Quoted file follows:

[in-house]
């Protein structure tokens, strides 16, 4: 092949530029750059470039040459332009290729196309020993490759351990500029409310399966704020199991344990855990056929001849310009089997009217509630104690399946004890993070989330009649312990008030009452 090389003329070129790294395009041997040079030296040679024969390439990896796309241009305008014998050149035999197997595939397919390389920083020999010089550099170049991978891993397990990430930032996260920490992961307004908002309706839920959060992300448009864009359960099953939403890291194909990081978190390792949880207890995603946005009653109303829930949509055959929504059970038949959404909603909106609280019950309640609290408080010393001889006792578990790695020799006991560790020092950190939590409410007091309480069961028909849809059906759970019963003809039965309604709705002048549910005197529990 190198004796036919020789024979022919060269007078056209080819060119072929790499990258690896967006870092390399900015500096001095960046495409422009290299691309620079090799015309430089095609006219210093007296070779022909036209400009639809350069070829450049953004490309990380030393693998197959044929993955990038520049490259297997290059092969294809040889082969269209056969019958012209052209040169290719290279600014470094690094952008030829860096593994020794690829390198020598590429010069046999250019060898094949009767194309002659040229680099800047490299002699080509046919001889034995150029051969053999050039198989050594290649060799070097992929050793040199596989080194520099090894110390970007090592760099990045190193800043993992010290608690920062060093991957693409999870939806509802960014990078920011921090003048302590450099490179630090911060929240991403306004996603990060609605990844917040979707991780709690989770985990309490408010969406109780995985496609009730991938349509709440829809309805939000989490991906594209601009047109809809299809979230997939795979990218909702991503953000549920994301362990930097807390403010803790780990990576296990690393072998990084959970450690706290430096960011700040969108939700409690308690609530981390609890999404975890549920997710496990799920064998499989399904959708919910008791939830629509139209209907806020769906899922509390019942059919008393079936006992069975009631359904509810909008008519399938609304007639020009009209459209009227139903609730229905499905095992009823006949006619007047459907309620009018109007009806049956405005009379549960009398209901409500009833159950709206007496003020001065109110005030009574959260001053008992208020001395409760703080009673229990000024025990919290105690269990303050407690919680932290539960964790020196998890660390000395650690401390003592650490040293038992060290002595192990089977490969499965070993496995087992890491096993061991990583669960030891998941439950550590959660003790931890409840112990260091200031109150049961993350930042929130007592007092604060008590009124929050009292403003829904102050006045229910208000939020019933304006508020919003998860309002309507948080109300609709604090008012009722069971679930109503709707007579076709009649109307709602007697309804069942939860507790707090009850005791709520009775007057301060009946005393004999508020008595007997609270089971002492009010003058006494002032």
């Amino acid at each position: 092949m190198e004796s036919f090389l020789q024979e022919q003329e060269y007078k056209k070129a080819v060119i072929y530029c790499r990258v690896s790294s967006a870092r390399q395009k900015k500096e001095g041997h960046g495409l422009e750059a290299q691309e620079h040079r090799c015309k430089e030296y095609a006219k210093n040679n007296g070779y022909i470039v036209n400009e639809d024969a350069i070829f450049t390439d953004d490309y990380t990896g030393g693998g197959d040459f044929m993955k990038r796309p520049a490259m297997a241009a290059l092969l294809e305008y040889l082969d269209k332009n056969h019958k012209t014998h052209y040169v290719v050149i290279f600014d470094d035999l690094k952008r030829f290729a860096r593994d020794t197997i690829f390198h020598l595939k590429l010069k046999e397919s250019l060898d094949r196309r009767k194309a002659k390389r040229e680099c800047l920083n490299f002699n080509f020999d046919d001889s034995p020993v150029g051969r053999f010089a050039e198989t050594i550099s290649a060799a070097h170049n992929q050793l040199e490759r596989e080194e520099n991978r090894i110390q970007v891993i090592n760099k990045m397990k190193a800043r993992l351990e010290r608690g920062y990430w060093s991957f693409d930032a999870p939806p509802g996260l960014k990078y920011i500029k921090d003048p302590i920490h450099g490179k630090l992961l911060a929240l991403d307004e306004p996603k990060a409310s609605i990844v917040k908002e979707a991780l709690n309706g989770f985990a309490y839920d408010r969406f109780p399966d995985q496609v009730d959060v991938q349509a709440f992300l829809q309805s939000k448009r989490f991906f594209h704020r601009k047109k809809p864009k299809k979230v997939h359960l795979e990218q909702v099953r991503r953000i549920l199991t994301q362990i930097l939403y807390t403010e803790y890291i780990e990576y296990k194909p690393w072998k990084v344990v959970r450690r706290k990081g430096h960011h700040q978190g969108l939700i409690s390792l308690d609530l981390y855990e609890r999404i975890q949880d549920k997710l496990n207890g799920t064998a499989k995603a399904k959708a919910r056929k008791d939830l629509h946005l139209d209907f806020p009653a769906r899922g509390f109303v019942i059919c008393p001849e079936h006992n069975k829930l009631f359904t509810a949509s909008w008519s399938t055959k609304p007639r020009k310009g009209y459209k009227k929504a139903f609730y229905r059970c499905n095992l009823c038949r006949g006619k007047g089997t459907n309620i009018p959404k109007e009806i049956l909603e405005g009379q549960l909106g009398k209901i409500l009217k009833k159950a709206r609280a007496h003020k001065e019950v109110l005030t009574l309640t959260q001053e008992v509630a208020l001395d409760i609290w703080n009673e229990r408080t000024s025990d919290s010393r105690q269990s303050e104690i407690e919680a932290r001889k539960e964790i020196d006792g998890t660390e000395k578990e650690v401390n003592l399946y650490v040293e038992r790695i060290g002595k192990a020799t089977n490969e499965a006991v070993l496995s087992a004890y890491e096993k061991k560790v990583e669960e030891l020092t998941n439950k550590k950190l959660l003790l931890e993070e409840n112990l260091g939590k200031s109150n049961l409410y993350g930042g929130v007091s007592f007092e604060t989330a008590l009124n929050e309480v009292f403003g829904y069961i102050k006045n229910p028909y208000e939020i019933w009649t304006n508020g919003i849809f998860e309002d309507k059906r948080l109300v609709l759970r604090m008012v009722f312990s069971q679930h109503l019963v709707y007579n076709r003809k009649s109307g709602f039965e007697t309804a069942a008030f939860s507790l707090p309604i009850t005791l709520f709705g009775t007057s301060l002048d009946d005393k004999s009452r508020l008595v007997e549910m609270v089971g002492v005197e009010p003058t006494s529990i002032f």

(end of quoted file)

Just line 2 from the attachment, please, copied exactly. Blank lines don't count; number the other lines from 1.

């Protein structure tokens, strides 16, 4: 092949530029750059470039040459332009290729196309020993490759351990500029409310399966704020199991344990855990056929001849310009089997009217509630104690399946004890993070989330009649312990008030009452 090389003329070129790294395009041997040079030296040679024969390439990896796309241009305008014998050149035999197997595939397919390389920083020999010089550099170049991978891993397990990430930032996260920490992961307004908002309706839920959060992300448009864009359960099953939403890291194909990081978190390792949880207890995603946005009653109303829930949509055959929504059970038949959404909603909106609280019950309640609290408080010393001889006792578990790695020799006991560790020092950190939590409410007091309480069961028909849809059906759970019963003809039965309604709705002048549910005197529990 190198004796036919020789024979022919060269007078056209080819060119072929790499990258690896967006870092390399900015500096001095960046495409422009290299691309620079090799015309430089095609006219210093007296070779022909036209400009639809350069070829450049953004490309990380030393693998197959044929993955990038520049490259297997290059092969294809040889082969269209056969019958012209052209040169290719290279600014470094690094952008030829860096593994020794690829390198020598590429010069046999250019060898094949009767194309002659040229680099800047490299002699080509046919001889034995150029051969053999050039198989050594290649060799070097992929050793040199596989080194520099090894110390970007090592760099990045190193800043993992010290608690920062060093991957693409999870939806509802960014990078920011921090003048302590450099490179630090911060929240991403306004996603990060609605990844917040979707991780709690989770985990309490408010969406109780995985496609009730991938349509709440829809309805939000989490991906594209601009047109809809299809979230997939795979990218909702991503953000549920994301362990930097807390403010803790780990990576296990690393072998990084959970450690706290430096960011700040969108939700409690308690609530981390609890999404975890549920997710496990799920064998499989399904959708919910008791939830629509139209209907806020769906899922509390019942059919008393079936006992069975009631359904509810909008008519399938609304007639020009009209459209009227139903609730229905499905095992009823006949006619007047459907309620009018109007009806049956405005009379549960009398209901409500009833159950709206007496003020001065109110005030009574959260001053008992208020001395409760703080009673229990000024025990919290105690269990303050407690919680932290539960964790020196998890660390000395650690401390003592650490040293038992060290002595192990089977490969499965070993496995087992890491096993061991990583669960030891998941439950550590959660003790931890409840112990260091200031109150049961993350930042929130007592007092604060008590009124929050009292403003829904102050006045229910208000939020019933304006508020919003998860309002309507948080109300609709604090008012009722069971679930109503709707007579076709009649109307709602007697309804069942939860507790707090009850005791709520009775007057301060009946005393004999508020008595007997609270089971002492009010003058006494002032």